house of happy

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Monday, 15 October 2018

A Blunt Bike to Brexit

Portugal, October 2018, a sunny Tuesday.

Gavin and Helen go on a bike ride. They cycle along country roads, past vineyards and tired summer gardens. This, everyone who knows them will agree, is far too tame a pursuit for a male member of my family. So Gavin tries riding hands-free. 

Helen is overwhelmed by such intense exhilaration that she simply must follow suit. Her hands lift right off the handlebars, high like wings, like Kate Winslet flying at the prow of the doomed Titanic.

Doomed being the key word yet again.

The front wheel goes into a violent wobble - veers left, then right, then locks entirely and the bike comes to a standstill. Helen keeps going. She takes a short flight, bending half of the handlebar to a right angle. The smooth, blunt brake lever achieves the impossible and breaks through her skin, sinking into her lower abdomen.

'I'm fine,' Helen cries from the green verge, where she's landed, 'I. Am. Fine.' Her dress is torn and bloody. She's turning pale from shock. Gavin's already speeding off, to get a car, to get Helen to a doctor.

*

It's 10 am, the sun already burning. I'm driving back from a plumbing supplier, having inspected the small sinks in stock, when I get Gavin's text: "Helen had a biking accident. It was pretty horrible. Taking her to the local clinic." I make a U-turn and head for the Centro de Saude.

In A&E. They ask for Helen's European Health Card and take down some details. She's already inside, getting her wound cleaned and inspected by a nurse, a doctor, a scan.

I'm ushered in, to translate. They can't help Helen here (the doctor is sympathetic; she shows me, between her thumb and index finger, the depth of Helen's abdominal puncture; a gesture I'm still trying to forget). Helen needs to go to the hospital in Viana do Castelo, about 40 miles away. An ambulance will take her there.

The ambulance is driven by a smiling EMT in red uniform. Her name is Beatriz. She looks around 14. In broken English, she urges Helen to let her know if there's any pain or nausea. A thumbs up, and off they go. We follow in the car.

In Viana, Helen is wheeled into A&E, and we wait. And we wait. If the hospital were a dolls' house, and a freckled kid was watching us from above, this is what she'd see:

Helen, being assessed, and having another scan. Gavin and I, trying to work out the coffee machine (it adds sugar to all coffee and tea, automatically).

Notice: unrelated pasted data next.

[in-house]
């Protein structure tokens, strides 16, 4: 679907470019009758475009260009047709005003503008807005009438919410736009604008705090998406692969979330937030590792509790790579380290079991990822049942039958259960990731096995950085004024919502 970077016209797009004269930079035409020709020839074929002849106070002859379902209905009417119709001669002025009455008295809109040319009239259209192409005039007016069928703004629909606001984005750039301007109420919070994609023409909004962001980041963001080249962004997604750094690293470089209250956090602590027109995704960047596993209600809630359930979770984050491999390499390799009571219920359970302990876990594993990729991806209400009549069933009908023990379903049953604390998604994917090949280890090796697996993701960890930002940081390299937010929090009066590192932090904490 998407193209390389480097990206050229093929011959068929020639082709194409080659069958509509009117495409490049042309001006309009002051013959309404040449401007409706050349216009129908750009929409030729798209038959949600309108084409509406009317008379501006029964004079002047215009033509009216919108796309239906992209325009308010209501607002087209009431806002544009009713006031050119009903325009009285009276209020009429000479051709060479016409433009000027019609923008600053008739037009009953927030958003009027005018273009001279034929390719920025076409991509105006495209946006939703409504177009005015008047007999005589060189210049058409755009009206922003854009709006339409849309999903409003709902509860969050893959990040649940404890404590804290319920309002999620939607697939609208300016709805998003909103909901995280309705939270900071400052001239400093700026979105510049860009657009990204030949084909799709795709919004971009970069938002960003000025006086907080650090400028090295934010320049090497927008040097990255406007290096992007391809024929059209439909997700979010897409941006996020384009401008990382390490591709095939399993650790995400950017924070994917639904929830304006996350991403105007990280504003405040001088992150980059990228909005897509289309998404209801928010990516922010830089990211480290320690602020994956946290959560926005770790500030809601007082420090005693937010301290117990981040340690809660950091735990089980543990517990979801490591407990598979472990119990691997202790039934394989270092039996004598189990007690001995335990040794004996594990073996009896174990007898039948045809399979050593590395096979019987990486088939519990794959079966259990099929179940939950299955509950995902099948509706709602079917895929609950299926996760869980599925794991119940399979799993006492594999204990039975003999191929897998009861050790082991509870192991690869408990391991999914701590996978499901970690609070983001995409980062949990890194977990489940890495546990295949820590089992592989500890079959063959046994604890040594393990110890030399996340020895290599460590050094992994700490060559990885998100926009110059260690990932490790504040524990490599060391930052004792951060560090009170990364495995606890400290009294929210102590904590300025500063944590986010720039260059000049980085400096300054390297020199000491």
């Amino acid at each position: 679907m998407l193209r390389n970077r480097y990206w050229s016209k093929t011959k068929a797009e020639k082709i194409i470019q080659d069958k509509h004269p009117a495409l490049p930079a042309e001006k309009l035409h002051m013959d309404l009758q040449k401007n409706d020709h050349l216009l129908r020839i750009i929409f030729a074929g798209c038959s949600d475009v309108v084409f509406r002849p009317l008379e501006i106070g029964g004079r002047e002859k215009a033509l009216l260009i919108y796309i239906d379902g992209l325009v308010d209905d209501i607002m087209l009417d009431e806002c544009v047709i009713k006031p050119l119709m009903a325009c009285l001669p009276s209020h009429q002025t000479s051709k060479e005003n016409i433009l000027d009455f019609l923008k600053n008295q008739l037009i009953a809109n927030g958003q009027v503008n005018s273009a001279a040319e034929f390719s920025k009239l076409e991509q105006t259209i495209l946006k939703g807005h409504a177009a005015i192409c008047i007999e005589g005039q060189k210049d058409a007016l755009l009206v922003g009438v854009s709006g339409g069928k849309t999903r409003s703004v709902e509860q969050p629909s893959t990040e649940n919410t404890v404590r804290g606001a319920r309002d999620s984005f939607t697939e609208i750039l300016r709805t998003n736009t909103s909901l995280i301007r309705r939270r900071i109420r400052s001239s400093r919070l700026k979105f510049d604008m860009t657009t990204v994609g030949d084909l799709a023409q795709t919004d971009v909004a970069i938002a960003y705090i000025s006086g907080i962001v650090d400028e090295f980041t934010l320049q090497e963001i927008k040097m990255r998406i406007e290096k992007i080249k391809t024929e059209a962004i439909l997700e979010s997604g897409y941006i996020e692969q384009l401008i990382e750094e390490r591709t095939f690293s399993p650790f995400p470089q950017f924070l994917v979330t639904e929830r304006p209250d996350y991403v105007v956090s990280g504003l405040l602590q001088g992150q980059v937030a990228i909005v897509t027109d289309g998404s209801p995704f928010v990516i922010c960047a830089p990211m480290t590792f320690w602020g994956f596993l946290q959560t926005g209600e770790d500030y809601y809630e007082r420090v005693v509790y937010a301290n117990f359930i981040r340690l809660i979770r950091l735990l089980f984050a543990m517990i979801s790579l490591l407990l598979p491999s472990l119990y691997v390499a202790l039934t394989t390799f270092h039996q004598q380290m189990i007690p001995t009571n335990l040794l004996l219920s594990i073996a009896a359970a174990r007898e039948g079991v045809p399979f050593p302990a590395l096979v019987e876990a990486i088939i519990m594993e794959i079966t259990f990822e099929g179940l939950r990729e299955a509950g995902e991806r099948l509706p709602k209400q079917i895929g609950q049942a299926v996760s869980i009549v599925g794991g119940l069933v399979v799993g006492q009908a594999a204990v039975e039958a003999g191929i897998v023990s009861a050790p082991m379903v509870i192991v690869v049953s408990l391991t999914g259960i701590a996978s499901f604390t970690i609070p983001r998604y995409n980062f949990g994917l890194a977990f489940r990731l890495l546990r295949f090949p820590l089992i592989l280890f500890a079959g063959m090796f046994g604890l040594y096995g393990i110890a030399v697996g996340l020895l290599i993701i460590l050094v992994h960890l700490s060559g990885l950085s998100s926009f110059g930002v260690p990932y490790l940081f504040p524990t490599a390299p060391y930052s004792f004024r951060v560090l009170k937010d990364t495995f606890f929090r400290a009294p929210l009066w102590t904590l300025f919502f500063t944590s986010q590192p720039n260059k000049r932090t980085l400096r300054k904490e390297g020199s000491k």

Helen, anaesthetised before they close her wound - including some state-of-the-art internal stitching. Gavin perched on a concrete bollard outside, having a smoke. Me, waiting for the female toilet door to open (it never does. Eventually I use the men's loo).

Helen on a stretcher, kept on for post-op observation. Gavin and I going for a walk around the hospital compound. The sea twinkles in the distance. I play with a giant leaf shed by exotic-looking tree.

Helen having yet a final ultrasound scan. Gavin on the phone with the UK discussing a family matter, looking pale. Emergency coffee is called for - and while fumbling with the machine I discover the sugar button. Brief jubilation. We eat sandwiches and grapes, drink more coffee, watch other patients being wheeled into A&E.

Helen walks out, still in her torn and bloody dress, looking triumphant. 'I was so stupid,' she declares. We all laugh and reassure her. 'I was so happy,' she adds. 'Such a brilliant ride.' We eat more sandwiches and cakes, driving home, leaving the sea and sunset and hospital behind.

There are two more visits to the local clinic. An older nurse, immensely kind and full of smiles, changes Helen's dressing. Her name is Elisabete. She gives Helen a hug and kiss, and makes sympathetic noises when she sees Helen's bruise (red and purple and basketball-sized). Elisabete's English consists of the following words: "Hello Helen. How are you? Yes: shower. No: swimming. I wish you all the well. Bye bye."

After the second - and final - visit (Helen is flying home tomorrow), Elisabete directs us to the front desk, to pay for all the treatment. I blanch a little at the prospect, then try to reassure myself, can't be too bad, can it? She's got a Health Card. Gulp. We proceed to the counter.

The cashier adds up a list of procedures as long as my forearm then declares:

"9.30, se faz favor." Nine euros. Thirty cents.

I give a disbelieving bark of laughter. Helen looks worried until I tell her. Then we proceed to curse Brexit with renewed passion. How much would all this be without a European Health card?

We spend the evening toasting Europe, and Portugal in particular, which gave Helen both the euphoria that led her to take off and impale herself on a blunt bike; and first hand experience of an expert, inexpensive and pleasant health care system.

'To EUphoria,' Helen declaims.

'To a hasty rEUnion,' I agree.




1 Comments:

At 17 October 2018 at 19:51 , Blogger Unknown said...

By God, what an ordeal/adventure!! Releaved the inury were not more severe and that caring company and health service were at hand.
Beautiful writing. The doll's house analogy really works for my imagination. xS

 

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